13. The respondent submitted a rule 24 notice on 29 November 2021, which stated, where relevant:
“The respondent does not oppose the appellant’s application for permission to appeal and invites the Tribunal to determine the appeal with a fresh oral (continuance) hearing or remit the appeal to the FTT to consider the evidence relating to the appellant’s medical claim and whether her removal would reach the high threshold of severity to breach Art 3.
Yours faithfully,
Hilary Aboni
Specialist Appeals Team”
14. At the hearing, after some initial ambivalence (to use her terminology) Ms Everett adopted the polar opposite approach to that taken by the rule 24 notice, and opposed the appeal. She said that her position had shifted and she now contended that there was no error of law in the judge’s decision. The submission that the judge had failed properly to consider the entirety of the evidence was vague. The basis for the earlier grant of leave to remain, namely that the appellant could not travel, had fallen away, as the appellant’s travel record confirmed. There was no concrete evidence of the treatment required. There had been no medical evidence that had been overlooked. The appellant was not prejudiced by the Secretary of State’s change in position, submitted Ms Everett, as Mr Talacchi had been given the opportunity to hear her full oral submissions, and to respond at the hearing.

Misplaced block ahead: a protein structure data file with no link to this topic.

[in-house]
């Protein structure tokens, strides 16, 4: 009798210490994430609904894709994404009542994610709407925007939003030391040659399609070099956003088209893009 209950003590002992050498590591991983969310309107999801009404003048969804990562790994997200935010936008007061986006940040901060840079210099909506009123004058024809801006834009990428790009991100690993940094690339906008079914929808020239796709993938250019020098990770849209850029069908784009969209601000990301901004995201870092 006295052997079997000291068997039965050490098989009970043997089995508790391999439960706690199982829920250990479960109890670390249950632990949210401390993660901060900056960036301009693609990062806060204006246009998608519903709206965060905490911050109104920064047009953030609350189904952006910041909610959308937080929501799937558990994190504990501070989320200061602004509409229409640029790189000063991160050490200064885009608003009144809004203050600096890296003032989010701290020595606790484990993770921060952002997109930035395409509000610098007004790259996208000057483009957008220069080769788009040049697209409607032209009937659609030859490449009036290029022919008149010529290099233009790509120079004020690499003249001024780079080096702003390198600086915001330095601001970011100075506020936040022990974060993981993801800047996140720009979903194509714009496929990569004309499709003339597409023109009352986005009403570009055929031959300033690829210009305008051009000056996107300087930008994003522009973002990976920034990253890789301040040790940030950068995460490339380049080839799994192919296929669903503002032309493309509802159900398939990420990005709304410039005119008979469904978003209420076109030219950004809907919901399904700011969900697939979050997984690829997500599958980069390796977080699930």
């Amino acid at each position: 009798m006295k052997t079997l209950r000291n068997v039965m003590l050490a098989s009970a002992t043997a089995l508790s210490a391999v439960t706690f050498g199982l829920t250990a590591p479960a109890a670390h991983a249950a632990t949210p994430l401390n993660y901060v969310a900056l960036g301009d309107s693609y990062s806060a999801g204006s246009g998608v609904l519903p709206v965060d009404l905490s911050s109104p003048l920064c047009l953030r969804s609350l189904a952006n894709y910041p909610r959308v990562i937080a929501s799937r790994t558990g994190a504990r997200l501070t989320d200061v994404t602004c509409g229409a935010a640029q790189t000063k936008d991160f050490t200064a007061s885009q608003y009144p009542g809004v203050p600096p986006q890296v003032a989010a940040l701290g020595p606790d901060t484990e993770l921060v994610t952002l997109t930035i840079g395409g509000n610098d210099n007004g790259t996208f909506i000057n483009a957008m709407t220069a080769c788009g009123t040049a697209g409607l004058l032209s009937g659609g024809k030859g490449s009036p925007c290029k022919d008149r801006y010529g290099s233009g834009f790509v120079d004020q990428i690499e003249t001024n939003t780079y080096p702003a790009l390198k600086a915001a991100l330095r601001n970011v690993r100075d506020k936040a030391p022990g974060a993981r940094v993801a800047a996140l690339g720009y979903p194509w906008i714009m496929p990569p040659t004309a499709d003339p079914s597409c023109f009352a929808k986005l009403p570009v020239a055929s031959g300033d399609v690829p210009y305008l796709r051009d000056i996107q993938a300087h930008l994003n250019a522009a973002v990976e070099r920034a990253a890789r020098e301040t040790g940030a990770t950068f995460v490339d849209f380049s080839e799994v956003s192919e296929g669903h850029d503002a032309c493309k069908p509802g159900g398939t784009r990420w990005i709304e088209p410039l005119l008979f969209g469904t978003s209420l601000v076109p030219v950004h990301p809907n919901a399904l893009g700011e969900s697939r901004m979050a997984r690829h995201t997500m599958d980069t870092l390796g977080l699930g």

15. I approach the issues for discussion pursuant to the following structure. First, I will consider the procedural implications of the respondent’s approach to the rule 24 notice and her subsequent attempt to resile from it. Secondly, I will summarise the applicable principles that govern appeals against findings of fact. Thirdly, I will apply those principles to the decision of the judge.
Rule 24 notice
16. The contents of the rule 24 notice are clearly significant; they amount to a wholesale concession that the grounds of appeal are made out, that the Secretary of State does not oppose the appeal, and that her position would be that the appeal should either be remade in the Upper Tribunal, or remitted to the First-tier Tribunal for a full rehearing.